Financial Elder Abuse Lawsuit Filed – News Release


A. Barry Cappello
Cappello & Noël

Diane Rumbaugh
Rumbaugh Public Relations

July 13, 2007


SANTA MARIA, CALIF.—A 74-year-old Lompoc widow is suing Orange County’s West Coast Realty & Mortgage and its subsidiary,, as well as Orange County-based Fremont Investment & Loan for financial elder abuse. The suit, filed this week in Santa Maria, alleges that the companies and its loan officers took advantage of the elderly plaintiff, resulting in the foreclosure and loss of her home (Janet Ur vs. Freemont Investment & Loan,, West Coast Realty & Mortgage, Sam Malouf, et. al, County of Santa Barbara, July 11, 2007).

Janet Ur had lived in her Lompoc home for almost 40 years where she raised her children and planned to live the rest of her life. During summer 2006, she needed cash to pay debts.

Ur contacted West Coast Realty & Mortgage and Both function as loan brokers. Sam Malouf was a loan broker for He agreed on behalf of the companies to take on the responsibility to find Ur an appropriate refinance loan for her income level. Her income of no more than $3,000 a month came from a part time job, Social Security and other governmental benefits she received as a result of her husband’s death from cancer in 1990.

“Malouf prepared a loan application and had Janet sign it,” says A. Barry Cappello, managing partner with Santa Barbara’s Cappello & Noël and one of the attorneys who represents Ur. “He obtained some of the information for the application during a telephone conversation with Janet. He simply made up other information to ensure Janet would qualify for a loan and he would receive his commission.”

One of the most glaring inaccuracies on the application, according to the complaint, was her stated monthly income—about $6,000 versus the actual maximum of $3,000. “The brokers knew this information was false but included it on the application anyway,” says Cappello. “They had Janet sign the falsified papers, knowing she was elderly, extremely frail and was not financially sophisticated enough to understand the loan documents and process on her own. She relied on them to help her.”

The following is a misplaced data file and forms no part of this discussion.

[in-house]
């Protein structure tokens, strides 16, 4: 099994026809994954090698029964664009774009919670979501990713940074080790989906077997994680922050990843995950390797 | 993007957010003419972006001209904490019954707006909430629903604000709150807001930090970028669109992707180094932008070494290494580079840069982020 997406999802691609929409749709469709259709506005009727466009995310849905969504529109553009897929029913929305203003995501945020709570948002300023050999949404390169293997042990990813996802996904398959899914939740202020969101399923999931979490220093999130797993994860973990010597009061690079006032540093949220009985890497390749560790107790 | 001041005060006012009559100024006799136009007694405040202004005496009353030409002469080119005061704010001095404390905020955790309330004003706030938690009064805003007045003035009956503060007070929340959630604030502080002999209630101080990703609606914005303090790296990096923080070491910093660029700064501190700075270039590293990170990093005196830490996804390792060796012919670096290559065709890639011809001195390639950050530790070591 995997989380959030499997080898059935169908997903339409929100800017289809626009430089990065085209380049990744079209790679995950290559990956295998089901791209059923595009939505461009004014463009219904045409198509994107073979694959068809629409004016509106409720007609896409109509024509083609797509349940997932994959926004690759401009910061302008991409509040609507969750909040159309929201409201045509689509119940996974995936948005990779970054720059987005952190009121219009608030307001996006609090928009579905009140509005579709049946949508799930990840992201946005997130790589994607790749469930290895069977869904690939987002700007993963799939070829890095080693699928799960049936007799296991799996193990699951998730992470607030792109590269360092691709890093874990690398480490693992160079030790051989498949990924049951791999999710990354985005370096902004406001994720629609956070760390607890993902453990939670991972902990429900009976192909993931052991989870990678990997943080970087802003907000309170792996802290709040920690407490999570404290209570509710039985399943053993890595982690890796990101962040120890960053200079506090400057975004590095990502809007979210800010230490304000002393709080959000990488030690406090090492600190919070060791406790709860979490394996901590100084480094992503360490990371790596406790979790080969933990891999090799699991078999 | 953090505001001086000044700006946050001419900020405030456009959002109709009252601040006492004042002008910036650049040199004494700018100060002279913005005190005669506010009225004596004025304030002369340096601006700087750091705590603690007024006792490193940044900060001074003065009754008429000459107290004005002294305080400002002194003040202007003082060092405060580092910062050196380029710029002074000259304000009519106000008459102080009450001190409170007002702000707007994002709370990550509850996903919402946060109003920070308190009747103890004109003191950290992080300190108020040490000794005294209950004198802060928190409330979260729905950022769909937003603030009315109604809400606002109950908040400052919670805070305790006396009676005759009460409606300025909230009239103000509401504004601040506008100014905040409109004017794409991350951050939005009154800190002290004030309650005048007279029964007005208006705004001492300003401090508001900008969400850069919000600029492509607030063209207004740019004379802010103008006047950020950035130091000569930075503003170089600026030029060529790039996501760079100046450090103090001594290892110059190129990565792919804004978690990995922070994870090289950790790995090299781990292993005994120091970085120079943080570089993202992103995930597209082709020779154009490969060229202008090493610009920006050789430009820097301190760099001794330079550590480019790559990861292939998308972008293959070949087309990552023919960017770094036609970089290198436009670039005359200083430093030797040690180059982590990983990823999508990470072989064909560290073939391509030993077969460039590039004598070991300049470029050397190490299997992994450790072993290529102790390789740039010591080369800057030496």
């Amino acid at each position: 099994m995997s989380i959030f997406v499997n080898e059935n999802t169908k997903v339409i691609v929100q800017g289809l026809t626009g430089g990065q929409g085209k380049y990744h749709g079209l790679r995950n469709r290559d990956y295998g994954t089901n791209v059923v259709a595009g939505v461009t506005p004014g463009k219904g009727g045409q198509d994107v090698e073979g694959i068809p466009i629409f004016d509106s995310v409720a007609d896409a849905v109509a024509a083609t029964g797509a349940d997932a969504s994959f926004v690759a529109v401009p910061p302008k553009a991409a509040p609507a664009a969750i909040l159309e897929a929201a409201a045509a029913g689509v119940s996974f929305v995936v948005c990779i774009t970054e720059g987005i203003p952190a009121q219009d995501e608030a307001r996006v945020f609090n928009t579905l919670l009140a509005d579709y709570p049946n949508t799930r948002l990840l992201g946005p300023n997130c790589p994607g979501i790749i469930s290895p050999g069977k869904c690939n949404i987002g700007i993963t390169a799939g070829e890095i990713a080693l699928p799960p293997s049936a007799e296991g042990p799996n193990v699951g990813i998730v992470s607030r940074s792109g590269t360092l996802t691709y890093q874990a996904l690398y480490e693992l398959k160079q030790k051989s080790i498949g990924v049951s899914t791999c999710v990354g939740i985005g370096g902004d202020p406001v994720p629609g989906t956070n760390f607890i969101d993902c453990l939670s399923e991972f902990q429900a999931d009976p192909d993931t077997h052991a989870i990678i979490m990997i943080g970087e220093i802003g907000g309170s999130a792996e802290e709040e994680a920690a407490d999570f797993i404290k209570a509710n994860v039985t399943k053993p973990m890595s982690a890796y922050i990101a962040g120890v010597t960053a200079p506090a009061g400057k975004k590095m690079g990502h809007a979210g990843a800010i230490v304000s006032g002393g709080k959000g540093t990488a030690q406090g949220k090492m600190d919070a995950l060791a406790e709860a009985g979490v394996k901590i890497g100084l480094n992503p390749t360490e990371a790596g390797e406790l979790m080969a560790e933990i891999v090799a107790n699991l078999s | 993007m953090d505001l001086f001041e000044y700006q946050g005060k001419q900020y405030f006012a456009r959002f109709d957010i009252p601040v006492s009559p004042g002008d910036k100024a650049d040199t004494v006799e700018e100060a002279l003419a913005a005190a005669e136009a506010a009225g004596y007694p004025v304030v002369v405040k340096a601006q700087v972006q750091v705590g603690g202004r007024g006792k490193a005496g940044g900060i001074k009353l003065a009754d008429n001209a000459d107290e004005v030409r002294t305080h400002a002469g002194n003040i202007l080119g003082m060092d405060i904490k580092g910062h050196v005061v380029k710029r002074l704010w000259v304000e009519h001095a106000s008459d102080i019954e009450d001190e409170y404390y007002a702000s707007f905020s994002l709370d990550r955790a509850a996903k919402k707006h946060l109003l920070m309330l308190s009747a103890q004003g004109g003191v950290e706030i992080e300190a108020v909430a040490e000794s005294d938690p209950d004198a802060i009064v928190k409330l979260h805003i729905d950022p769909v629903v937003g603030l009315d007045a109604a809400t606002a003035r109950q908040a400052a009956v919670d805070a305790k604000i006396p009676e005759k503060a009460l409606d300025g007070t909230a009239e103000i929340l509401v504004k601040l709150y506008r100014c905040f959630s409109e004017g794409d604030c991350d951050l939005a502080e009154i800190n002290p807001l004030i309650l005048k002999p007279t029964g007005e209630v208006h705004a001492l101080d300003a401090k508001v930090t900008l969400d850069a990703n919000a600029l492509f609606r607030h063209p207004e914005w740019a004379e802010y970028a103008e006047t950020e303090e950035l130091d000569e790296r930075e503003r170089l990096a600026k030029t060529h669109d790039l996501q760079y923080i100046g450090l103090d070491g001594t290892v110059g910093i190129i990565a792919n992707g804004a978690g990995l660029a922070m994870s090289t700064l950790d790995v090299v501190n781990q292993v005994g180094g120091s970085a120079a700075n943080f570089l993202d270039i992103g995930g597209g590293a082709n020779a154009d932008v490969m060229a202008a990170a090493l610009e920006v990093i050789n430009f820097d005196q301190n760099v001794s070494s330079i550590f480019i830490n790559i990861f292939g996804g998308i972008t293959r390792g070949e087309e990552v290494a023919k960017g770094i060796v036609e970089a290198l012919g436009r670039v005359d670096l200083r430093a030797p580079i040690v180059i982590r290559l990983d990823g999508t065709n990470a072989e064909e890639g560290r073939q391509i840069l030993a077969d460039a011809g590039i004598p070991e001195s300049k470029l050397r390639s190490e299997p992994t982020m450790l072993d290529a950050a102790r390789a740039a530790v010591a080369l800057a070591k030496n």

The loan application was submitted to Fremont Investment & Loan. Attached was documentation showing Ur’s monthly income was no more than $3,000. Freemont did not question Ur about the discrepancy, instead, it underwrote a $425,000 adjustable rate mortgage (ARM) based on the $6,000 monthly income stated on the loan application. Her ARM interest rate began at 8.25 percent for the first 12 months with a more than $2,900 monthly mortgage payment. The terms of the loan allowed the rate to rise to 11 percent, which would bring Ur’s payments to almost $5,000 a month.

“We believe Fremont planned to foreclose on the property and wrongfully take it from the Janet,” says Cappello. “Janet received her first mortgage payment invoice and it exceeded her monthly income. She called Malouf and told him she could not afford such a high monthly payment. He told her that the loan brokers would pay the first monthly charges and fix the problem. No other action was taken by the defendants.”

Soon after, Fremont sued Ur and held a foreclosure auction on her home. Fremont purchased the property at auction. It then sued Ur again to evict her.

“When Janet approached the defendants and they agreed to help her find a suitable loan, they accepted a position of trust,” says Cappello. “Anyone who talks with Janet will quickly realize that all financial matters must be explained clearly to her so she can understand and that she is physically and emotionally frail. All the named defendants knew that she lacked sufficient income to make the monthly mortgage payments on a $425,000 loan. Since they knew she wouldn’t be able to make the loan payments, they also knew she would default and lose her home. Instead of being concerned for Ur’s financial well being, the defendants were only concerned with their own financial interests. It’s financial elder abuse at its worst.”


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